ITV News Sports Editor Steve Scott explains what's happened and what the reaction has been
Government ministers said they will do "whatever it takes" to prevent England's 'Big Six' football teams joining a European Super League.
Arsenal, Manchester United, Liverpool, Chelsea, Tottenham and Manchester City form six of 12 teams from Spain and Italy involved in plans to breakaway from the Champions League, in a move which has upset fans.
Culture Secretary Oliver Dowden said the government is working with football authorities to ensure the plans do not go ahead as planned.
In his Commons statement, Mr Dowden said that if the sport was unable to act, then ministers were prepared to step in to protect the national game.
“Be in no doubt, if they can’t act, we will. We will put everything on the table to prevent this from happening,” he said.
“We are examining every option from governance to competition law to mechanisms that allow football to take place.
“We will be reviewing everything Government does to support these clubs to play. We will do whatever it takes to protect our national game.”
He added: “These six clubs announced this decision without any consultation with football authorities or with Government. Worst of all, they did it without any dialogue whatsoever with their own fans.
“It was a tone deaf proposal, but the owners of those clubs won’t have been able to ignore the near-universal roar of outrage from all parts of the football community over the past 24 hours."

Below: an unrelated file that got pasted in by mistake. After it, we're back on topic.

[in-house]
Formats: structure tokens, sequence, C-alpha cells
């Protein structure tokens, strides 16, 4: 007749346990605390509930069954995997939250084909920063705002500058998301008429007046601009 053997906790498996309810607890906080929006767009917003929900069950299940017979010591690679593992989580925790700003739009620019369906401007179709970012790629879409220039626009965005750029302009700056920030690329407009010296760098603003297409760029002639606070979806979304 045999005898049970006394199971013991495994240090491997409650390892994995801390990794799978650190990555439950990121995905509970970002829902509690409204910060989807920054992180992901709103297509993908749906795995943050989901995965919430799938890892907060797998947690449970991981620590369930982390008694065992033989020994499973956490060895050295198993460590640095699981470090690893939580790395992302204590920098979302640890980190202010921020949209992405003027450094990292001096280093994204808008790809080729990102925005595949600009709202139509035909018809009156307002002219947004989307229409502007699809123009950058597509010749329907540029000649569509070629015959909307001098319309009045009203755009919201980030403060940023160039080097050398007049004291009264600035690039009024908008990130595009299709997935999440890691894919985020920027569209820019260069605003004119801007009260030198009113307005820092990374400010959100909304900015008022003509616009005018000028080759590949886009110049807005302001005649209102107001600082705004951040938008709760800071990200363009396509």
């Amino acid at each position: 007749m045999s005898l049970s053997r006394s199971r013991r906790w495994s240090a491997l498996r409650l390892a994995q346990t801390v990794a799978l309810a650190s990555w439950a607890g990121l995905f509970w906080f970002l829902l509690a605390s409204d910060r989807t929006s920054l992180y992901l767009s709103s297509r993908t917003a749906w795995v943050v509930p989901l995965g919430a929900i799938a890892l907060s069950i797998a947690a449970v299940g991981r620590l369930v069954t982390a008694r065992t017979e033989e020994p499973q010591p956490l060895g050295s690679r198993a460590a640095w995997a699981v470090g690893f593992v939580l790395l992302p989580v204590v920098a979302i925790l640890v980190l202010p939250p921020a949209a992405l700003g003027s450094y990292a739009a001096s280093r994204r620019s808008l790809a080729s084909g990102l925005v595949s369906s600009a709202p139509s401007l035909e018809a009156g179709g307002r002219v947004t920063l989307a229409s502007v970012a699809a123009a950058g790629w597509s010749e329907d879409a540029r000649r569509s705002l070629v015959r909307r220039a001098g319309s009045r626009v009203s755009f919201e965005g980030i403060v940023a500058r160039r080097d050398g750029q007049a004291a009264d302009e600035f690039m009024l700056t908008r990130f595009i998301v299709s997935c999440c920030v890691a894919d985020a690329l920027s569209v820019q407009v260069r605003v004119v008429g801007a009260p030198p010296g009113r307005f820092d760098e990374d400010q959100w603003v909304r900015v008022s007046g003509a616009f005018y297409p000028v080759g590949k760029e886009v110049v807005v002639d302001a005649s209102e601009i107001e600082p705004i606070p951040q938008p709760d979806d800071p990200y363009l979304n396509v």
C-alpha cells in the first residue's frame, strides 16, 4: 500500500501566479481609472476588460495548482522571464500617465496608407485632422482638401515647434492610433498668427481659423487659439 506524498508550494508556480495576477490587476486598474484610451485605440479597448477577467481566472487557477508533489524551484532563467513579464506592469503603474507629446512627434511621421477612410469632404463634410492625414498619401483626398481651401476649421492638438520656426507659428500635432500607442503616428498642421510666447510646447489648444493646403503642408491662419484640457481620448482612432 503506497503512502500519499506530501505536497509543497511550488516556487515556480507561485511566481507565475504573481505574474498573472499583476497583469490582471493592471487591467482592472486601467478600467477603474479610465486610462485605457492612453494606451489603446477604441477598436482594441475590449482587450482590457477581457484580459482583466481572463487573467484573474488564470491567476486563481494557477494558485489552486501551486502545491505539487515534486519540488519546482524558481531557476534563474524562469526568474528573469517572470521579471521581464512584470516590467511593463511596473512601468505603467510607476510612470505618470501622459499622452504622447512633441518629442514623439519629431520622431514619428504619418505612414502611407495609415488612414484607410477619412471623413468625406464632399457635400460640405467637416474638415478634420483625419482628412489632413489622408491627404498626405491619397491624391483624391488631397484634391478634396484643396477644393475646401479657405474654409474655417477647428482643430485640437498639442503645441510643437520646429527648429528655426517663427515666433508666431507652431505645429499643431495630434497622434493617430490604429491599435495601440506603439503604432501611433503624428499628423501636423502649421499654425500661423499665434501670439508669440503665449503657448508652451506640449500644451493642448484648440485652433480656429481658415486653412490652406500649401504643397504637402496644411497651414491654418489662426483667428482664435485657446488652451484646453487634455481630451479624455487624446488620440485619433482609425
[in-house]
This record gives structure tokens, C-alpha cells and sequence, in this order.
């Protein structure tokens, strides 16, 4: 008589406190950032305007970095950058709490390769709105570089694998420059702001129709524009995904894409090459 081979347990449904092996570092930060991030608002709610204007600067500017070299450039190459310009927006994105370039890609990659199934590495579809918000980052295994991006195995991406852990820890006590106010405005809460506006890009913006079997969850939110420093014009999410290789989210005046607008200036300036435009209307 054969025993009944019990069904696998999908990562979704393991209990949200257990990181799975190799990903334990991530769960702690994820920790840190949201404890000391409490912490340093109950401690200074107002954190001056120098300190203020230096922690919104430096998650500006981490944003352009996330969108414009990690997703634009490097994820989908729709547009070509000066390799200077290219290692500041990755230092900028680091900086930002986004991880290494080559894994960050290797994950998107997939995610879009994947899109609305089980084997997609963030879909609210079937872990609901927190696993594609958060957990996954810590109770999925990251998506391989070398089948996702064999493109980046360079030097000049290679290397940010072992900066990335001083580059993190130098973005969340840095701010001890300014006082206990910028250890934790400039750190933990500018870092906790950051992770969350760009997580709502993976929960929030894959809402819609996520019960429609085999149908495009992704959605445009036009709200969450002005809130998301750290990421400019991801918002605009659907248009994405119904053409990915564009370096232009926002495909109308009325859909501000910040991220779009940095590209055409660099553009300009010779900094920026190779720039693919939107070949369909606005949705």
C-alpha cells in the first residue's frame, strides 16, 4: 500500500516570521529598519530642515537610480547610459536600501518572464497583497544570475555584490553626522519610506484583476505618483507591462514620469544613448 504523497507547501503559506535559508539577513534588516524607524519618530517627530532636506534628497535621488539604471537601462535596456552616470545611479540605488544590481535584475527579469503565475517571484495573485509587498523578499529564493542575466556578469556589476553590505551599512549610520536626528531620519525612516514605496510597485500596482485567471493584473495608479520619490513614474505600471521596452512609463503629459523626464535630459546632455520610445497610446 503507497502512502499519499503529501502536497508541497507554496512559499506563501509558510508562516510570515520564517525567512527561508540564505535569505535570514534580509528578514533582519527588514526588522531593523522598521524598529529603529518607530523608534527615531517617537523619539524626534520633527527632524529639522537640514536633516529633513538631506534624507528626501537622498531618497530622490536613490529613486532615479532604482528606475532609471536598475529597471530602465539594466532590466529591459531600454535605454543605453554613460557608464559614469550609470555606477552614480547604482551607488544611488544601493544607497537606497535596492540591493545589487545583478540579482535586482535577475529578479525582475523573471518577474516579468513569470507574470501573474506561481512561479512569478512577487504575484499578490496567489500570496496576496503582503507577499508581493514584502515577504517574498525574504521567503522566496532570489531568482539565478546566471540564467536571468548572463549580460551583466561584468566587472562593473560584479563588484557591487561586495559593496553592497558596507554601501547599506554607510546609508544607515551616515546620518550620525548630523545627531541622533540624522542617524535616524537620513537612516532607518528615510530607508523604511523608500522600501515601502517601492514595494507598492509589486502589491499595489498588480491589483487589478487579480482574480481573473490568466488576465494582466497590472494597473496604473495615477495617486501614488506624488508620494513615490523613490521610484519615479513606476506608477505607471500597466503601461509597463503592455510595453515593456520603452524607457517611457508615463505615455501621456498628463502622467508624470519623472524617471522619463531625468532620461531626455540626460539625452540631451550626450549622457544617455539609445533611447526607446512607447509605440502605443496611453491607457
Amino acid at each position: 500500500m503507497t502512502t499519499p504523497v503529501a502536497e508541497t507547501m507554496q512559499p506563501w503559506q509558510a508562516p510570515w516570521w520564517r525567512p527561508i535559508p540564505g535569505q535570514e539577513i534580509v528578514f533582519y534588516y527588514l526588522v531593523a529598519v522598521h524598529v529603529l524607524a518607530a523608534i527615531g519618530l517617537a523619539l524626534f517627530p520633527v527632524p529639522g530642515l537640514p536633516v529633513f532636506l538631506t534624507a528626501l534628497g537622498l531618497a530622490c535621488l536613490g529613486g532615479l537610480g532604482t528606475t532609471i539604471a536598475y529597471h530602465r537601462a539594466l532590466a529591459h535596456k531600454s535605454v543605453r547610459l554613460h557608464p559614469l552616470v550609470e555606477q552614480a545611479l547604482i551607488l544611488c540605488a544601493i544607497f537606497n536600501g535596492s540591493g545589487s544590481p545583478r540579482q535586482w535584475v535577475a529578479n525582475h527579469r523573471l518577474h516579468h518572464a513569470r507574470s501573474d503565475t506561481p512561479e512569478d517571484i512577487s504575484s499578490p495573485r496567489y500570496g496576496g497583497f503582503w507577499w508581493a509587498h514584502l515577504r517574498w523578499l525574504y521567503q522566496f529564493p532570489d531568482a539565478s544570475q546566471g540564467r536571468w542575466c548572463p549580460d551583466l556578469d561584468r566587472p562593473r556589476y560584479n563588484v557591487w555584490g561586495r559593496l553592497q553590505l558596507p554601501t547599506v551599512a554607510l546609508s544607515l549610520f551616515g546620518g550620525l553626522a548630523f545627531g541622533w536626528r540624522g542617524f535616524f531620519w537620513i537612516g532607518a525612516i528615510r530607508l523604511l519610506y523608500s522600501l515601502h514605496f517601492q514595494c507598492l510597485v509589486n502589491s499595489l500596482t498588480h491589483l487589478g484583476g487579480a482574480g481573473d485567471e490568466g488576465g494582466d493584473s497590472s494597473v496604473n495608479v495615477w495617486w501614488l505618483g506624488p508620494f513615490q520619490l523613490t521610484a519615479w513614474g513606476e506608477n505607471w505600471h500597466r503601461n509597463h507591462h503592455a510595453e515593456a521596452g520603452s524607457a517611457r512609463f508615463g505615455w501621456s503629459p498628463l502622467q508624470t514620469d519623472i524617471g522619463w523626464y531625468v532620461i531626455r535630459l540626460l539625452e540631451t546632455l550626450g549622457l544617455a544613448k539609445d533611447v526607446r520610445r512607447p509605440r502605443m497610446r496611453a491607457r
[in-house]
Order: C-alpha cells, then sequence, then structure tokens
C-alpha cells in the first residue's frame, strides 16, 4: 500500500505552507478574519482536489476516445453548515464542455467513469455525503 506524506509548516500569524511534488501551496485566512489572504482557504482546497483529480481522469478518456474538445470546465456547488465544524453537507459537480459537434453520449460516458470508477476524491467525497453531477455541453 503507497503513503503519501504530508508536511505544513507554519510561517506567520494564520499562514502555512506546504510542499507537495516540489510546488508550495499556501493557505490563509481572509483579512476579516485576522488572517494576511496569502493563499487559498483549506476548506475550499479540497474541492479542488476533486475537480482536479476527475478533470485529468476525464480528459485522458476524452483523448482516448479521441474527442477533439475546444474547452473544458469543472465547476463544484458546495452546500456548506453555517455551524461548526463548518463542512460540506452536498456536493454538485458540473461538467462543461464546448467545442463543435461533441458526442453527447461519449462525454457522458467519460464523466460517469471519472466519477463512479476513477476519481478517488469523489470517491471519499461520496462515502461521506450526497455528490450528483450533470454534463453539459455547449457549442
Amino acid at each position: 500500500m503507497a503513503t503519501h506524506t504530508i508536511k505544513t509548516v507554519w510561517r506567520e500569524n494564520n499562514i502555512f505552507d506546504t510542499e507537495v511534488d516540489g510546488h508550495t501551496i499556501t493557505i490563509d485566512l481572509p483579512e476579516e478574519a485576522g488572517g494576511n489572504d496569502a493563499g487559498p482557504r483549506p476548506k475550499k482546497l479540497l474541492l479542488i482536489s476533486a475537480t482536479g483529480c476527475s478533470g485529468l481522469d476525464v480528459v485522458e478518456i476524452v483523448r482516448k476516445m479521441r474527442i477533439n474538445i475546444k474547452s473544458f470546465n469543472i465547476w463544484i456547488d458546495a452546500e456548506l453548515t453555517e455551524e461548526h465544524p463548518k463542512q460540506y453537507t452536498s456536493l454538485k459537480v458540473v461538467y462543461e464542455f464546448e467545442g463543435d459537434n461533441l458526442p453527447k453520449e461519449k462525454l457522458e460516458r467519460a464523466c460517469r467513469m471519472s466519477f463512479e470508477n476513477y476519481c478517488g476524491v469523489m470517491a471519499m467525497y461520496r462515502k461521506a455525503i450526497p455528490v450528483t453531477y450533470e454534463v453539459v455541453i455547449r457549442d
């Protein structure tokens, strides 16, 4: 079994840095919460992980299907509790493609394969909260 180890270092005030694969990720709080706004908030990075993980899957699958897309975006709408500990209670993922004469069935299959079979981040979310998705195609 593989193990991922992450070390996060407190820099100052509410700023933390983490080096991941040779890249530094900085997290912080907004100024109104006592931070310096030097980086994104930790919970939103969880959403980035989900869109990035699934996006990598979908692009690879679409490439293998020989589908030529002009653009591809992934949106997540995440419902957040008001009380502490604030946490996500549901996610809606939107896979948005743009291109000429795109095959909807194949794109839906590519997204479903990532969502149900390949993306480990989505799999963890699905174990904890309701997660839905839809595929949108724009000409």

Earlier, Boris Johnson said the breakaway plans were not “good news for fans” or for UK football.
“I don’t like the look of these proposals,” he told reporters on a campaign visit to Gloucestershire.
“We are going to look at everything that we can do with the football authorities to make sure that this doesn’t go ahead in the way that it’s currently being proposed.”
Klopp, speaking to Sky Sports ahead of his side’s game against Leeds, stuck by his words from 2019 when he said he “hoped this Super League will never happen”.
“It didn’t change. My opinion didn’t change,” the German said.
“It is a tough one, people are not happy with that. I can understand that, but I cannot say a lot more about it because we were not involved in any processes – not the players, not me. We didn’t know about it. The facts are out there and we will have to see how it develops.
“I have no issues with the Champions League, I like the competitive factor of football.
“I like the fact that West Ham might play in the Champions League next year. I don’t want them to because we want to do that, but I like that they have the chance.”